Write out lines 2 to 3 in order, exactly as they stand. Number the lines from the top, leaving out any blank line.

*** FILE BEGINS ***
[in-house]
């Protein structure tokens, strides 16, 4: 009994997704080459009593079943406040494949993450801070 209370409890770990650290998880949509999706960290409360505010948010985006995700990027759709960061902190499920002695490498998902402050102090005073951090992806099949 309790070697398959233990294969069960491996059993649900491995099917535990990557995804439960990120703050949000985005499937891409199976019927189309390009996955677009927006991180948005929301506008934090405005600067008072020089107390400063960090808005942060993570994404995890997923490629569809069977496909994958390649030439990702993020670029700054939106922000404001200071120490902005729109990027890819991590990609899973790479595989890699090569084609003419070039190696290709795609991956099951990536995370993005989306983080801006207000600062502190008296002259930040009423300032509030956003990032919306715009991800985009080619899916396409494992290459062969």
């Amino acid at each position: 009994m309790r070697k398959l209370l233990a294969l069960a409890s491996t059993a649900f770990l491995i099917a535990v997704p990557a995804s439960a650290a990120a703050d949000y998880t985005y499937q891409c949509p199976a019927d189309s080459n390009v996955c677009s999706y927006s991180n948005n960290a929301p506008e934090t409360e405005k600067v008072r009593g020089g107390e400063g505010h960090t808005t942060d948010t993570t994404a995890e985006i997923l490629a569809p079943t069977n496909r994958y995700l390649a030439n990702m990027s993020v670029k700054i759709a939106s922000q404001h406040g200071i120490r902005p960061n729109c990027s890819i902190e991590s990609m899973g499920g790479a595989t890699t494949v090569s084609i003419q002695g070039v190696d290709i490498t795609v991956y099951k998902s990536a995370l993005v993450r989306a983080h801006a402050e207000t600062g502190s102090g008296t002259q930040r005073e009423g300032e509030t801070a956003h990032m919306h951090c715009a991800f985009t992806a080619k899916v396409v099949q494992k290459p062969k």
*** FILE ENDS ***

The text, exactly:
């Protein structure tokens, strides 16, 4: 009994997704080459009593079943406040494949993450801070 209370409890770990650290998880949509999706960290409360505010948010985006995700990027759709960061902190499920002695490498998902402050102090005073951090992806099949 309790070697398959233990294969069960491996059993649900491995099917535990990557995804439960990120703050949000985005499937891409199976019927189309390009996955677009927006991180948005929301506008934090405005600067008072020089107390400063960090808005942060993570994404995890997923490629569809069977496909994958390649030439990702993020670029700054939106922000404001200071120490902005729109990027890819991590990609899973790479595989890699090569084609003419070039190696290709795609991956099951990536995370993005989306983080801006207000600062502190008296002259930040009423300032509030956003990032919306715009991800985009080619899916396409494992290459062969």
């Amino acid at each position: 009994m309790r070697k398959l209370l233990a294969l069960a409890s491996t059993a649900f770990l491995i099917a535990v997704p990557a995804s439960a650290a990120a703050d949000y998880t985005y499937q891409c949509p199976a019927d189309s080459n390009v996955c677009s999706y927006s991180n948005n960290a929301p506008e934090t409360e405005k600067v008072r009593g020089g107390e400063g505010h960090t808005t942060d948010t993570t994404a995890e985006i997923l490629a569809p079943t069977n496909r994958y995700l390649a030439n990702m990027s993020v670029k700054i759709a939106s922000q404001h406040g200071i120490r902005p960061n729109c990027s890819i902190e991590s990609m899973g499920g790479a595989t890699t494949v090569s084609i003419q002695g070039v190696d290709i490498t795609v991956y099951k998902s990536a995370l993005v993450r989306a983080h801006a402050e207000t600062g502190s102090g008296t002259q930040r005073e009423g300032e509030t801070a956003h990032m919306h951090c715009a991800f985009t992806a080619k899916v396409v099949q494992k290459p062969k």